So I have stuck to the traditions of Judaism more than the actual formal religion of it all.  And in Judaism (and my family) that has a lot to do with food.  And again, I have another reason to be grateful to (especially) my mom and my grandmother as they made so many of the traditional Jewish foods.  We ate certain things at certain times of the year (potato latkes on Hannukkah, kreplach at Rosh Hashanah, hamentaschen on Purim, kneidelach on Pesach, tsimmes at any holiday, kuggle pretty much every week and so on).  I spent so many hours with both of them in the kitchen and now that they are gone, I lovingly prepare the dishes that I watched them make so many times (okay, they always bought the hamentaschen, but still).  And I learned to make a few dishes of my own -- Challah, which was always bought at the Jewish bakery in our family, I now make my own. Living in Europe means that Jewish bakeries are limited (there are a few in Amsterdam but with so few, everything flies off the shelves).  So, I learned how to do it myself (and it is pretty easy, thanks to my Kitchen Aid Mixer).  And Maya gleefully takes part in a lot of this, making challah is a particular favorite for her.

When we eat Shabbat or holiday meals in our dining room beneath the gazes of my parents and grandparents photos which adorn the wall next to our dining room table.  In a strange way I feel as if I am connecting Maya to them in some unspoken way that, even though they are not a present part of her life, she is connected to them by living the same traditions as I did with my parents and grandparents as a girl.  I know it sounds silly but Maya eating and loving the kreplach I make which I prepare the same exact way I watched my grandmother do so many times gives me the sense that she is herself connecting to all those wonderful times I spent with my family during the Jewish holidays.  We are bound by blood and kreplach.   

This year though, starting in the spring with Pesach though I noticed the first glimmer of understanding from Maya about the holidays.  Maya remembered the Seder and when she ate her matzo with charoseth this spring I explained to her that the charoseth represented the mortar the ancient Israelites used and I told her that mortar was a kind of cement she said, "Mommy, this isn't cement, this is apples," the concept of symbolic food just didn't land on her.  This year for Rosh Hashanah I prepared her, we read stories about it and talked about it for a couple of weeks.  She of course remembered dipping apples in honey but the concept of the new year is hard for her to get her mind around.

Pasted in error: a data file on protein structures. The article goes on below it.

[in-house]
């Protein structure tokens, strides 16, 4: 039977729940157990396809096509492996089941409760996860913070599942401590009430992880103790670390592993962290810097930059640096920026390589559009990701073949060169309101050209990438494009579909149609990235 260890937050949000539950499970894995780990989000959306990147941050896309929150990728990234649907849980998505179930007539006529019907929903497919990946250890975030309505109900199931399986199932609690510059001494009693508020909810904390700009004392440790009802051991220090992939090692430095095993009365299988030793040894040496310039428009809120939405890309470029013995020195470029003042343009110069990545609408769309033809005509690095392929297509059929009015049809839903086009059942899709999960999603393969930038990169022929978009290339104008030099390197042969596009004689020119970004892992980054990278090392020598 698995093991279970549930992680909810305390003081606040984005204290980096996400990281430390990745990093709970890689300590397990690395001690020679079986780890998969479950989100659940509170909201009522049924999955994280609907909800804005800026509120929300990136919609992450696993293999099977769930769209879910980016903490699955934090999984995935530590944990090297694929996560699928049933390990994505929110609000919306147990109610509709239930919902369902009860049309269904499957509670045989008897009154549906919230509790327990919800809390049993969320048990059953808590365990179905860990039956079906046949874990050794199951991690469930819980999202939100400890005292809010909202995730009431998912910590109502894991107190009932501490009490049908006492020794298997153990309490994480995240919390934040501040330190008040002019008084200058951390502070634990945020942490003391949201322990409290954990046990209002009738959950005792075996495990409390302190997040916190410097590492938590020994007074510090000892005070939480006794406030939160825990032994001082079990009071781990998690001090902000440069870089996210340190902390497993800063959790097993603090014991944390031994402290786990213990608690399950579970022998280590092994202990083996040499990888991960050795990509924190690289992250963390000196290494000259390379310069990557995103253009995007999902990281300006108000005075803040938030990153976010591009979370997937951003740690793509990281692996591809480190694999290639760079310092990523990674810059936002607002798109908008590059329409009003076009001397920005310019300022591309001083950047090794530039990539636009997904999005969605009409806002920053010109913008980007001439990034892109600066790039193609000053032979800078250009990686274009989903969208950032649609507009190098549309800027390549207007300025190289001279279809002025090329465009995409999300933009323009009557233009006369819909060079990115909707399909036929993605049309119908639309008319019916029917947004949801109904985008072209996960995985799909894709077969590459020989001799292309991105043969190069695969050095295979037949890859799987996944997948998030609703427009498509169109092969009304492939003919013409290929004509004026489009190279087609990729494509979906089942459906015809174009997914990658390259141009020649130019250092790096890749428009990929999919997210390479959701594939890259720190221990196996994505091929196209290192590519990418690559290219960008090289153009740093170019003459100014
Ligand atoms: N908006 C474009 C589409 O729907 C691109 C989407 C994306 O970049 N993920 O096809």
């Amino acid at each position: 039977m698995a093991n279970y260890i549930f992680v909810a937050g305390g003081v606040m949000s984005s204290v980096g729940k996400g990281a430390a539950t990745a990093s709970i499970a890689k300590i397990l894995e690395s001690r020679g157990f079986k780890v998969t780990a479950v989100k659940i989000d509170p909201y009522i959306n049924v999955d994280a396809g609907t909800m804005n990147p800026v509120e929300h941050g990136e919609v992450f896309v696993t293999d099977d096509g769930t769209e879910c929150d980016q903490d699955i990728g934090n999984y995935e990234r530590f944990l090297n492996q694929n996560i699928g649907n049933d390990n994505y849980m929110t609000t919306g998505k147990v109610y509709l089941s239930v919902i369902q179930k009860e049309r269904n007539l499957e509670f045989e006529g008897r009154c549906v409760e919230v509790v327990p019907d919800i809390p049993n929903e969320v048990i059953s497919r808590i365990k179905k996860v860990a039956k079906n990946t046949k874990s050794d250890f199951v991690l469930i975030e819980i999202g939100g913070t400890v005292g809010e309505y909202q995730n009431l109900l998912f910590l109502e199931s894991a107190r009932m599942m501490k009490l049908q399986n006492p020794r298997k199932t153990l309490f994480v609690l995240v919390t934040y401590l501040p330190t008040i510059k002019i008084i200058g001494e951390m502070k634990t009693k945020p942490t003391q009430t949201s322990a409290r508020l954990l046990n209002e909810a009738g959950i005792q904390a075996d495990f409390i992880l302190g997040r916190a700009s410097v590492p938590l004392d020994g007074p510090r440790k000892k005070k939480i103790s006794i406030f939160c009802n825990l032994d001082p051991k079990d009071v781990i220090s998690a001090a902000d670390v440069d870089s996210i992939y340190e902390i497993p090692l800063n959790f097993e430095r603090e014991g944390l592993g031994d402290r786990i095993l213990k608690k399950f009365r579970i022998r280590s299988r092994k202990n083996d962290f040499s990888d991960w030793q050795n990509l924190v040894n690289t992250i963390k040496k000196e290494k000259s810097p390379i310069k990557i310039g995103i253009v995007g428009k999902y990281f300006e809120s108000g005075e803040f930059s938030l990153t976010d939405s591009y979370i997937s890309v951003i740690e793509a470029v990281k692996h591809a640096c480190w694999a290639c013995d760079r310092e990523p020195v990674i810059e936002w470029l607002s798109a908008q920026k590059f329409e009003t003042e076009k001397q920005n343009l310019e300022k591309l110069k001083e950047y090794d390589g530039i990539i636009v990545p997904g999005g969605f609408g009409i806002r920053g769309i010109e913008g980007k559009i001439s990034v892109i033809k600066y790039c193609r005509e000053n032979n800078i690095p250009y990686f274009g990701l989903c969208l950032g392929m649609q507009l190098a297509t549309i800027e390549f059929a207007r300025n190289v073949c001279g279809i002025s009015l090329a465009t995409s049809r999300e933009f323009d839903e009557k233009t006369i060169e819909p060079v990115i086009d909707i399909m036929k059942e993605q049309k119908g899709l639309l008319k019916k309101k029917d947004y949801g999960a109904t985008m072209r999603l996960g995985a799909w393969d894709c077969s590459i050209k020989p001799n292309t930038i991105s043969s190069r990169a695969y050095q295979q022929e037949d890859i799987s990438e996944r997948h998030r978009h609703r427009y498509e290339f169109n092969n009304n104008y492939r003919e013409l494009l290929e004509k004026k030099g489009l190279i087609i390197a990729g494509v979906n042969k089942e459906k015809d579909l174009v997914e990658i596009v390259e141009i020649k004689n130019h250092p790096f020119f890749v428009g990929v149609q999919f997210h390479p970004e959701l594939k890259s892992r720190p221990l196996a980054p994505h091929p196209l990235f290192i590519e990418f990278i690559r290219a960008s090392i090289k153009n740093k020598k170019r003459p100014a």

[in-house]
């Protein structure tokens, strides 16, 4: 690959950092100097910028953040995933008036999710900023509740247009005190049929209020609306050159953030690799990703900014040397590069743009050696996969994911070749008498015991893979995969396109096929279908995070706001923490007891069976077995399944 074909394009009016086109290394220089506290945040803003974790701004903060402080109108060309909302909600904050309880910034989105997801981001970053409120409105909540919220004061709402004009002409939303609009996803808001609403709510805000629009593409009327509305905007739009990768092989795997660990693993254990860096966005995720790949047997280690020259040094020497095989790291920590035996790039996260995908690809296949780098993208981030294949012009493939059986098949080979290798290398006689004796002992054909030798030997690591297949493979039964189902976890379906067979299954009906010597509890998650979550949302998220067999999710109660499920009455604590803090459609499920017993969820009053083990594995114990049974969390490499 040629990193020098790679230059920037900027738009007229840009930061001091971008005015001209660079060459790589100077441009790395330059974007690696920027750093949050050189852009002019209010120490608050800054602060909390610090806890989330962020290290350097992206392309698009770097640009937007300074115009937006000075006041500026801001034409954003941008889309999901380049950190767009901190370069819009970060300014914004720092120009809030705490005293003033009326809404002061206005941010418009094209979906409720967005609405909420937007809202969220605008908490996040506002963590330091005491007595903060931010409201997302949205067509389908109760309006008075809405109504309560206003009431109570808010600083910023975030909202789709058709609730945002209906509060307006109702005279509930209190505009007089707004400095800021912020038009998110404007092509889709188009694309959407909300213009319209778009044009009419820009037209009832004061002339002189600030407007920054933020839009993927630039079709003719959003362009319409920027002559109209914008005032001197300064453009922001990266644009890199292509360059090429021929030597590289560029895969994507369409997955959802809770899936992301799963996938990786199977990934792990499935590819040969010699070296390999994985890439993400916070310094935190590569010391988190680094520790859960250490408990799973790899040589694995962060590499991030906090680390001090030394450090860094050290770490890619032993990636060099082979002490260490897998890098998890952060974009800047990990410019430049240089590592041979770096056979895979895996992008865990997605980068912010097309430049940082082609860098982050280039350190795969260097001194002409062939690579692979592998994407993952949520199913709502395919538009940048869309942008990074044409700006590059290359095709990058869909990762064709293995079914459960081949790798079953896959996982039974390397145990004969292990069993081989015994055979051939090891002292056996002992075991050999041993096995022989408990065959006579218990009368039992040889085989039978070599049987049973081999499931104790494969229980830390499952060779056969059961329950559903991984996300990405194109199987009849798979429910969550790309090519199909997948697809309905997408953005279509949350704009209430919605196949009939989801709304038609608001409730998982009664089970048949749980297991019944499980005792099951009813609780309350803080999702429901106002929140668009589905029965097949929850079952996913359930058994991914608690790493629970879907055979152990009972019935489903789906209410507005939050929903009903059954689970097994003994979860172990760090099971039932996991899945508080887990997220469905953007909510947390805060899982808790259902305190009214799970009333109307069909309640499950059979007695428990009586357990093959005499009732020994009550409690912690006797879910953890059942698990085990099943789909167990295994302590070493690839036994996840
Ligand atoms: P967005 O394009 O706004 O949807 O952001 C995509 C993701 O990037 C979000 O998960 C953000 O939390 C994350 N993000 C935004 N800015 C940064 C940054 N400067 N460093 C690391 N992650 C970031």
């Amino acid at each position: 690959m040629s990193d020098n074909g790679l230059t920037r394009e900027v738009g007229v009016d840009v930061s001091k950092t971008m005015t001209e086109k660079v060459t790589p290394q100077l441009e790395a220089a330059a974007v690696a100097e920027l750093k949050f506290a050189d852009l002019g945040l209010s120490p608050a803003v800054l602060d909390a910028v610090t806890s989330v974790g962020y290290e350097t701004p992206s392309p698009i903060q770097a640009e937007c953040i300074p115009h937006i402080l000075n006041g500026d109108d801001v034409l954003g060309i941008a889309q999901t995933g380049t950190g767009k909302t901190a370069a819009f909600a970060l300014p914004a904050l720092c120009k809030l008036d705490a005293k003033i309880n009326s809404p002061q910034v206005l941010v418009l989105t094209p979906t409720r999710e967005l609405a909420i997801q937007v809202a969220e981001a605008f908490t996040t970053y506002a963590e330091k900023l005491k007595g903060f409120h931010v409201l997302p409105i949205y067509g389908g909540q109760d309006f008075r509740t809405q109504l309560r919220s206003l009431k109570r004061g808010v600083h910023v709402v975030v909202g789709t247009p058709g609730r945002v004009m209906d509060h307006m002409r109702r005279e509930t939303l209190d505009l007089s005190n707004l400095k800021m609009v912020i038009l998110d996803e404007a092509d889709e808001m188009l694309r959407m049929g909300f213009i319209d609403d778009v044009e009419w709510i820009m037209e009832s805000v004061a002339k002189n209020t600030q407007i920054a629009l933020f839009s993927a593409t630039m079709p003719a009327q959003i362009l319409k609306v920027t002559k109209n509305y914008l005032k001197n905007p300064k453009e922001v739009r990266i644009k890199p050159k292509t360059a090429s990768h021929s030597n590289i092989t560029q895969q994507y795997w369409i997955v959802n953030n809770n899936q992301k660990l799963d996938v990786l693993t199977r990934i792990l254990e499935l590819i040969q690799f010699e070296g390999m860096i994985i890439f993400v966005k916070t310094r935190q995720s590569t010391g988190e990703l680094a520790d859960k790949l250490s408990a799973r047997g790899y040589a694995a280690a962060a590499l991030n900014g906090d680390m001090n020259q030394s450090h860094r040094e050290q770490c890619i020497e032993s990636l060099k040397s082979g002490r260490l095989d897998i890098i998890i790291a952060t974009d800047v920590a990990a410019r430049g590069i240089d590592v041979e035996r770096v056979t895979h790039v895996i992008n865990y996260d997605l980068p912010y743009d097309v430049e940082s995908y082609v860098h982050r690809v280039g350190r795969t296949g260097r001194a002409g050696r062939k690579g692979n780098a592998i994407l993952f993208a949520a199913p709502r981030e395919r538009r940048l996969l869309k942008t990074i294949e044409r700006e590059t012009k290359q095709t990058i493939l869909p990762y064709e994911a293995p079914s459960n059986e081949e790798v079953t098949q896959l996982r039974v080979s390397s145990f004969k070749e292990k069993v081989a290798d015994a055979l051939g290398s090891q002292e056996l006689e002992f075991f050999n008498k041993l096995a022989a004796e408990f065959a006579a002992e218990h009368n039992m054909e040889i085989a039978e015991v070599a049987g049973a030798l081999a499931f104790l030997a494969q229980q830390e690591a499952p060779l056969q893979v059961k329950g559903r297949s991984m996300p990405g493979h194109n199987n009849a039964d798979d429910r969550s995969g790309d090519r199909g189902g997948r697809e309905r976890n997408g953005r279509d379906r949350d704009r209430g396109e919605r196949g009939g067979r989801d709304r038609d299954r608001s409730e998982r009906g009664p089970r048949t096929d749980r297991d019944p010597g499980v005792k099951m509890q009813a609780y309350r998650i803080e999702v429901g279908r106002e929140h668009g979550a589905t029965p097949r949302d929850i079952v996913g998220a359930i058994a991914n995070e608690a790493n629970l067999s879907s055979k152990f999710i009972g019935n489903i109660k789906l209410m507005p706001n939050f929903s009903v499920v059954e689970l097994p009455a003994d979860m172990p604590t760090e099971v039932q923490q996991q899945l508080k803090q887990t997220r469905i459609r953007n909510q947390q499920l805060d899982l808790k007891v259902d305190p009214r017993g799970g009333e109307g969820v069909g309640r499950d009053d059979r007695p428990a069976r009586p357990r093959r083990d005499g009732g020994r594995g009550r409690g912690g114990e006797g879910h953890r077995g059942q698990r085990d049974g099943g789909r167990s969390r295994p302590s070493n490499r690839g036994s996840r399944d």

Then all of a sudden on Tuesday evening I showed her this video and I could see a little light went on.  Enchanted by the colors, the singing and dancing and the sights of it all, she asked me to play it over and over and started singing along with it.  Then last night, right after we made kiddush (the blessing of the wine) and wished each other Shana Tova (a happy new year), Maya turned to me and said, "mommy, it's a new year, a time to start over, be happy!" And of course my apples and honey were salty with my tears, the sweetest tears ever.

And then another thought came to me.  Sure, at 8 I knew what Rosh Hashanah was, but what I understood about it were two things:  apples and honey and a day off from school.  And this fantastic insight came after years of going to synagogue with my parents and at least 3 years of Sunday school.

So, putting things into perspective Maya is doing pretty well.  My school of Jewish cookery and storybooks ain't half bad!

And tonight I introduced Maya to another very important Jewish food tradition -- Chinese food.

1 comment:

  1. Take away Chinese, I hope.
    Seriously though, religious tradition does get carried down through food, especially with us Jews. Food is also symbolic, in a way. Family, tribe, togetherness. It seems to me you are teaching her a lot more of a Jewish lifestyle than I am with my kids. I don't do kreplach, unless it's carryout, and then I'd prefer Chinese, lol.
    BTW, for my kids music also plays an important role. I think that the power of music to influence our understanding is often overlooked. If she likes the music, maybe try some simple Hora dancing with her. I'll bet she'll love it.

    Shana tova to you, Leo and Maya, Enjoy the coming year!